Uzbekistan, a country of more than 28 million people, is located in the heart of central Asia and borders Kazakhstan and Afghanistan.
Nematov spoke during a program Monday night at the Indiana Memorial Union, which featured pictures from Uzbekistan, Uzbek food and a video highlighting the country.
He met with College of Arts and Sciences Dean Larry Singell and Vice President for International Affairs David Zaret to discuss opportunities between universities in Uzbekistan’s capital of Tashkent and IU.
“We would like to agree with this University to have an exchange program,” Nematov said. “We would like to send some professors from here to Tashkent and bring some professors from Tashkent to Indiana.”
Christopher Atwood, chair of Central Eurasian Studies, presented Nematov with Uzbek textbooks.
The visit marked the first time an Uzbek ambassador to the U.S. has visited Indiana.
Nematov said it is important to keep people informed about what is happening in Uzbekistan.
“It’s very useful to know what has been going on and has been done in a short time of independence,” Nematov said.
Uzbekistan became independent in 1991 after separating from the Soviet Union.
“At the beginning of independence, we faced some challenges,” Nematov said. “In spite of that, we accomplished a lot of economic, political and cultural reforms. We restored our culture, history, people, identity and dignity.”
During the presentation, students studying the Uzbek language showcased what they have learned. Nematov said he was not only surprised but also proud.
IU’s Central Eurasian Studies is the only department in the U.S. that offers four levels of Uzbek, according to the department’s website.
“I was so glad to see and so proud that some Americans communicate in Uzbek,” Nematov said. “That’s why we would like to establish close contact with the University.”
Nematov stressed the importance of education in Uzbekistan, which allows students to attend school for 12 years at no cost. Uzbek students complete nine years of general education and three years of professional education.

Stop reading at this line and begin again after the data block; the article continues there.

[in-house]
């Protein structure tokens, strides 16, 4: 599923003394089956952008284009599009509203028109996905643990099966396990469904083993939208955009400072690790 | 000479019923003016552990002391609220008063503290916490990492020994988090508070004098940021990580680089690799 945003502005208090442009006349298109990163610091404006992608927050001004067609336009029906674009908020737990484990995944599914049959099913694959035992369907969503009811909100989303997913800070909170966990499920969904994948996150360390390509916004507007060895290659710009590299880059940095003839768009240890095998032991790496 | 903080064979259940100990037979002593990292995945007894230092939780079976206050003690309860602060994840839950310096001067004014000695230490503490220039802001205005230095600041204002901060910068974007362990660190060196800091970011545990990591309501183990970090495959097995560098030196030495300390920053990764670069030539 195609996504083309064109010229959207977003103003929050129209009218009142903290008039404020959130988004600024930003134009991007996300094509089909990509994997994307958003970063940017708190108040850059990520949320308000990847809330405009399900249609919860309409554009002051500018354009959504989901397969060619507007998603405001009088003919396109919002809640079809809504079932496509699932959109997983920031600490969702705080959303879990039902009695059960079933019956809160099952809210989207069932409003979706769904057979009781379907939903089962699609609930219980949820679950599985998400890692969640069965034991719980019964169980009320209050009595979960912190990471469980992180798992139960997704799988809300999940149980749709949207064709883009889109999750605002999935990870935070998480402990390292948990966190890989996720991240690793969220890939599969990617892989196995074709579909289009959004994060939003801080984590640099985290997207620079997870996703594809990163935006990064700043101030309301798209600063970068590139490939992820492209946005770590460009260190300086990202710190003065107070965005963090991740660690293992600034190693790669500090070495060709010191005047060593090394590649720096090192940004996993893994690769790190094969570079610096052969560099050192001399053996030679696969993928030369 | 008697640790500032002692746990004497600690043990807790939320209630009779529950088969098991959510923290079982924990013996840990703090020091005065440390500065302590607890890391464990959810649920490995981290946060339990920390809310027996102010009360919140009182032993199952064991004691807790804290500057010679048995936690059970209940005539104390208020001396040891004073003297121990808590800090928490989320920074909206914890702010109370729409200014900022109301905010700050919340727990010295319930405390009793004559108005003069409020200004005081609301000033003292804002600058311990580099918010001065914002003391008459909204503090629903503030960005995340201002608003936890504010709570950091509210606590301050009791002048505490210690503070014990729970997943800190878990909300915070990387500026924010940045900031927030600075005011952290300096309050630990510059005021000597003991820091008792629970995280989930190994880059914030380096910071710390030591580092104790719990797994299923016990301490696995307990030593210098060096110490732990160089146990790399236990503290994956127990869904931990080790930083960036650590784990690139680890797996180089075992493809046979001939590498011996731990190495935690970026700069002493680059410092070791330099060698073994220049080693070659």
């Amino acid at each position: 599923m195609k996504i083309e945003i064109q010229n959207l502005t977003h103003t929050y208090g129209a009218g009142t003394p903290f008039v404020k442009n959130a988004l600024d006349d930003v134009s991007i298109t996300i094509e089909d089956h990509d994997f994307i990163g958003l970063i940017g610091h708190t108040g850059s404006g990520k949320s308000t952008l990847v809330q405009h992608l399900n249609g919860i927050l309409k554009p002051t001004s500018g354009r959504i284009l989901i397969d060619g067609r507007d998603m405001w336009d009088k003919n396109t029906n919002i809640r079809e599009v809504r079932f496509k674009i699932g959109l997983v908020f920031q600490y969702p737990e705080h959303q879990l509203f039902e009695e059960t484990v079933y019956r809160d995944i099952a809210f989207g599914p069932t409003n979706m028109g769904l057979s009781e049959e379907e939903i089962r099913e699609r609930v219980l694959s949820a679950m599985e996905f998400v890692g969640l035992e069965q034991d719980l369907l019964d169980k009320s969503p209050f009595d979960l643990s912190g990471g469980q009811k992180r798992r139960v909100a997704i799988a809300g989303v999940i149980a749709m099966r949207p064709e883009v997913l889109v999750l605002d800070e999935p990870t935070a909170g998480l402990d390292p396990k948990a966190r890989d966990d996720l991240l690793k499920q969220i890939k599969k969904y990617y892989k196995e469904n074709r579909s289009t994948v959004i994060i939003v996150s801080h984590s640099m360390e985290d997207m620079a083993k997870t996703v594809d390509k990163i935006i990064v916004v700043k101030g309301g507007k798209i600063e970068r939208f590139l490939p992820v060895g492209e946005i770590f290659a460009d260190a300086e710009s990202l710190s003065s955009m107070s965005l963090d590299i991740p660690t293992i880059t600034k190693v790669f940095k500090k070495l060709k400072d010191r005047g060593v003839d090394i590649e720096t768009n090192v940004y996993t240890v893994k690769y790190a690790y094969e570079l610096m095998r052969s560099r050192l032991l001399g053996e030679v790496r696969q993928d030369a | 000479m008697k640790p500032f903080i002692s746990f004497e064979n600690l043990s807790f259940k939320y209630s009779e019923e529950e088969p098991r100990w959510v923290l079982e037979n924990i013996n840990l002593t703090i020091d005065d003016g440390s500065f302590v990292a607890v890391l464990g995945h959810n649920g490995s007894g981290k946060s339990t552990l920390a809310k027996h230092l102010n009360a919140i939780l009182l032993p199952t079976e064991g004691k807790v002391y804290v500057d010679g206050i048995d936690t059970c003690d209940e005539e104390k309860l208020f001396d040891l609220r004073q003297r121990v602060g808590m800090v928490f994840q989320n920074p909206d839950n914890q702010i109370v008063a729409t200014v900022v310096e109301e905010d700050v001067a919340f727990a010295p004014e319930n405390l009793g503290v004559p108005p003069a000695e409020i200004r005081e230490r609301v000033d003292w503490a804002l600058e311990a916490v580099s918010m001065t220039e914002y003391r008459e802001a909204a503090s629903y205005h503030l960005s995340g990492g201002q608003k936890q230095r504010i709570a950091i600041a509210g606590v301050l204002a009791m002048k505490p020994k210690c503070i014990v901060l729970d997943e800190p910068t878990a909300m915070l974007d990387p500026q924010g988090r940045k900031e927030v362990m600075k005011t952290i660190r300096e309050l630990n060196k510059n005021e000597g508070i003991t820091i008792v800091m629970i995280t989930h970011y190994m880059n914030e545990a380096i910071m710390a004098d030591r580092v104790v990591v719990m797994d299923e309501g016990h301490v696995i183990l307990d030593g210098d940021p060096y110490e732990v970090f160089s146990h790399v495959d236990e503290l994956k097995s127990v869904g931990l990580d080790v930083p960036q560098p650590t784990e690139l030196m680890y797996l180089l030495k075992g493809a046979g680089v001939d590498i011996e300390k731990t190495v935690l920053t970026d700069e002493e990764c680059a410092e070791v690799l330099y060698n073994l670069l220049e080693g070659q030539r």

Umida Khikmatillaeva, graduate student and president of the IU Uzbek Student and Scholar Association came to the U.S. from Uzbekistan for more opportunities.
“Living here means having a lot of opportunity,” Khikmatillaeva. “Living there means being happy with your family, with your friends, and serving your country.”
Individuals in Uzbekistan come to the U.S. with a mission, Khikmatillaeva said.
“We would like to learn the best of America and take it to our country and share with this country (the U.S.),” she said.
Khikmatilleva said one of her students who works at the Uzbekistan Embassy in Washington, D.C., said embassy officials expressed interest about visiting IU.
“He expressed that they want to come and build a relationship with IU because IU is a famous university, and we offer more than 77 languages here and three flagships, so they were interested in it,” Khikmatillaeva said.
Craig Perry, a graduate student at IU and a major in the U.S. Army, is studying Uzbek in preparation for work in the country.
Perry worked in Uzbekistan for five months as a chief of military in the Army Foreign Area Officer Program.
Events such as the one that took place Monday night communicate the Uzbekistan government’s intent to look beyond a military and political relationship with the U.S., Perry said.
“I think their desire for academic relationships shows desire to show experience and ideas,” Perry said.
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